Lord Fakafanua, the Prime Minister Reverend Dr. Pohiva Tuionetoa and other distinguished guests were also present.
Elder Inoke Kupu, Area Seventy, presided and conducted at the ground-breaking on the temple site. In a prayer, he said, “Bless the Saints of Vava'u and the Niua’s (northern islands of Tonga) that they may live worthily to receive the blessings of the temple.”
In further remarks, Elder Kupu said, “Temples are houses of the Lord and to have one on this beautiful Island of Vava’u is a blessing sent of God and a reflection of the goodness and faithfulness of citizens and members of The Church of Jesus Christ of Latter-day Saints who live here and in the surrounding area.
“This temple is being built next to Saineha High School, a Church sponsored place of learning which will soon be bathed in the light of the Temple and a beacon of peace and safety to all. Temples are holy places of worship and a higher place of learning where individuals make sacred covenants with God, which when kept, enable people to return to live with God once more. To have the teachings of the world is good, to have the teachings of God is essential.”
Elder Kupu continued: “In a few brief years, the building of this temple will be complete and after an open house where people of all denominations can walk through the temple and receive an explanation of the rooms and their purposes, it will be dedicated to the Lord.”
Elder Kupu also read a message from Elder Ian S. Ardern, on behalf of the Pacific Area Presidency of the Church, to the King and Queen, and other dignitaries in attendance.
In part, the message from Elder Ardern read: “We are honoured that you chose to be at this groundbreaking ceremony for the temple. Your presence only serves to add to the importance and majesty of this occasion. I dearly wish I could be with you but world circumstances don’t permit such at the moment.”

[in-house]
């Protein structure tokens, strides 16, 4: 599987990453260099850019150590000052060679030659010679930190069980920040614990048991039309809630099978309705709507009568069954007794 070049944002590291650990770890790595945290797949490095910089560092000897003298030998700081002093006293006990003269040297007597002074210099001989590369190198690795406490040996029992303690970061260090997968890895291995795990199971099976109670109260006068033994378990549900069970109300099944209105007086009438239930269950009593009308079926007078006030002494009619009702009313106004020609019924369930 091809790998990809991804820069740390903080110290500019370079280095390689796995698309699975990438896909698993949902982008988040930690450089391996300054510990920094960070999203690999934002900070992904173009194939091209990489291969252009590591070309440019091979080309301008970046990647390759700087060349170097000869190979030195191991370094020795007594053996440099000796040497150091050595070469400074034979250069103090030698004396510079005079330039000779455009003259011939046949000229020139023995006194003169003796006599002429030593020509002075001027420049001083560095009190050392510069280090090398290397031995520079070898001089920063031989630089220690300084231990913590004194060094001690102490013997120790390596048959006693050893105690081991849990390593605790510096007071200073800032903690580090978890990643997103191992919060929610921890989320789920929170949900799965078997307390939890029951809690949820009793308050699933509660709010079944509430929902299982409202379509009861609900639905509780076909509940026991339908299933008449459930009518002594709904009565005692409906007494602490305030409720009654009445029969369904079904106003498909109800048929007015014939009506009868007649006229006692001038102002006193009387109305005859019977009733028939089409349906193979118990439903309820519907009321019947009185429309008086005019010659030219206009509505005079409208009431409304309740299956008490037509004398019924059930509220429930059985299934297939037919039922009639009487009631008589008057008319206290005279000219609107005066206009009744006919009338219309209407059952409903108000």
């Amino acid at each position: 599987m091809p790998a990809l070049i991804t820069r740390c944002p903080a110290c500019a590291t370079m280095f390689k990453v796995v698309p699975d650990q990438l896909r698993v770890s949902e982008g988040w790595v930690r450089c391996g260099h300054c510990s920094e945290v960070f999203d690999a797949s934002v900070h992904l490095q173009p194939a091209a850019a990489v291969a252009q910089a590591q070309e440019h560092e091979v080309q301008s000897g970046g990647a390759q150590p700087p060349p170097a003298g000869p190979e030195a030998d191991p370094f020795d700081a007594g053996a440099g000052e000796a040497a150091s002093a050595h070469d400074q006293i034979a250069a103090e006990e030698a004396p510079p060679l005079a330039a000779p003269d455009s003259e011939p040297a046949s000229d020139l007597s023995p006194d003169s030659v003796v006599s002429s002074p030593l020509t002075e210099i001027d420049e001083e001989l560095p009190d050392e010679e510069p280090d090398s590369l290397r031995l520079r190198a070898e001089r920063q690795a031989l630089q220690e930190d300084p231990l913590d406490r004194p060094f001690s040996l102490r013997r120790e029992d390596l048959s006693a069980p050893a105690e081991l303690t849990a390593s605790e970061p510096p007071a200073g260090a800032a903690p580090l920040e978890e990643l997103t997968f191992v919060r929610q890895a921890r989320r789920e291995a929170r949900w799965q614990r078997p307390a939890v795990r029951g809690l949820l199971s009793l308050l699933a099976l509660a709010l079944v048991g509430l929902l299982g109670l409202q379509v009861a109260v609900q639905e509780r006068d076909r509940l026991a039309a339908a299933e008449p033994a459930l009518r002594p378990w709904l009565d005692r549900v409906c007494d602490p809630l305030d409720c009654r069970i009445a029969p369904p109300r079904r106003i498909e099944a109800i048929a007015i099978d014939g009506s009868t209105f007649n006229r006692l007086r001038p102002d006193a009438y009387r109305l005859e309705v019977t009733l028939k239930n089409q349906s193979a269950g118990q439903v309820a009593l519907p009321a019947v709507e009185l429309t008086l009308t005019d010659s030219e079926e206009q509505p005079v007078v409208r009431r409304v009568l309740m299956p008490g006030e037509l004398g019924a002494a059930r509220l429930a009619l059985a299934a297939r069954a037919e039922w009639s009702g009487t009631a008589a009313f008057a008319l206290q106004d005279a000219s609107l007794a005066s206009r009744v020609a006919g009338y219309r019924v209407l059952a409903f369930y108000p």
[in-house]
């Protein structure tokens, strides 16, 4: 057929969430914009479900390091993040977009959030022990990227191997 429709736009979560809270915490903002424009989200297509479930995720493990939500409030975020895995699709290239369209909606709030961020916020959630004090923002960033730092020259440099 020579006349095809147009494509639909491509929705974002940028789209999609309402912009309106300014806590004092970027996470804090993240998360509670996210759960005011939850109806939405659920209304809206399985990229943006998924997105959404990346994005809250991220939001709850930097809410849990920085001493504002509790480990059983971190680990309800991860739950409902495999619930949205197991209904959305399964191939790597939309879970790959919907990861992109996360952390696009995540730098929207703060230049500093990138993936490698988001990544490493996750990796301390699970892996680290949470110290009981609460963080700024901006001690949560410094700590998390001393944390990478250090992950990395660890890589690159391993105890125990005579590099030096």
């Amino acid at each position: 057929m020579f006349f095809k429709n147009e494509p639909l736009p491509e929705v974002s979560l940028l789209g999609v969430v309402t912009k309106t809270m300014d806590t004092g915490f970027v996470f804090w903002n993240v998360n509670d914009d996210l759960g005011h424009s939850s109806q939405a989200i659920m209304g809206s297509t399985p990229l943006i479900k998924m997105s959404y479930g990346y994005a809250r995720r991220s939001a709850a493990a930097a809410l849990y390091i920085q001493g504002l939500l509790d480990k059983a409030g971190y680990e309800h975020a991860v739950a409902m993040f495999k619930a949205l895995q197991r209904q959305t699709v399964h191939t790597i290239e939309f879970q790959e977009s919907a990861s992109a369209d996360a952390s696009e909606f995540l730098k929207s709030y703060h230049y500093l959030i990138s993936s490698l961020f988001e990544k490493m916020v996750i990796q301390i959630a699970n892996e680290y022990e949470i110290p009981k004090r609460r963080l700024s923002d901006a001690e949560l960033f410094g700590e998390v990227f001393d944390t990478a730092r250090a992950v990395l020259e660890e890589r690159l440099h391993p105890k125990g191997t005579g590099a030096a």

The ground-breaking was broadcast live nationally on Tonga Broadcasting Commission’s radio network, and to guests in four over-flow facilities close by.
After the ground-breaking Elder Kupu said, “The temple teaches us of our responsibility. We have to get up, work together, work out our differences and build our nation.”
The Speaker of the House, Lord Fakafanua attended with his wife Fane. He said, “Fane and I were privileged to be a part of this momentous groundbreaking service. The temple will be an historic monument for the Vava'u Saints and the Kingdom of Tonga.”
Families living in the northern islands of Tonga try to attend the Nuku’alofa temple once a year. Linda Havea, coordinator for the temple ground-breaking committee, alongside her husband, said, “A temple here in Vava’u will enable us to receive the Saviour’s guidance more frequently.”
There are around 175 Latter-day Saint congregations in the Kingdom of Tonga. The first missionaries arrived in Tonga in 1891. Earlier this year the Church created a second mission in the country, serving the people of the outer islands.
Photo credit The Church of Jesus Christ of Latter-day Saints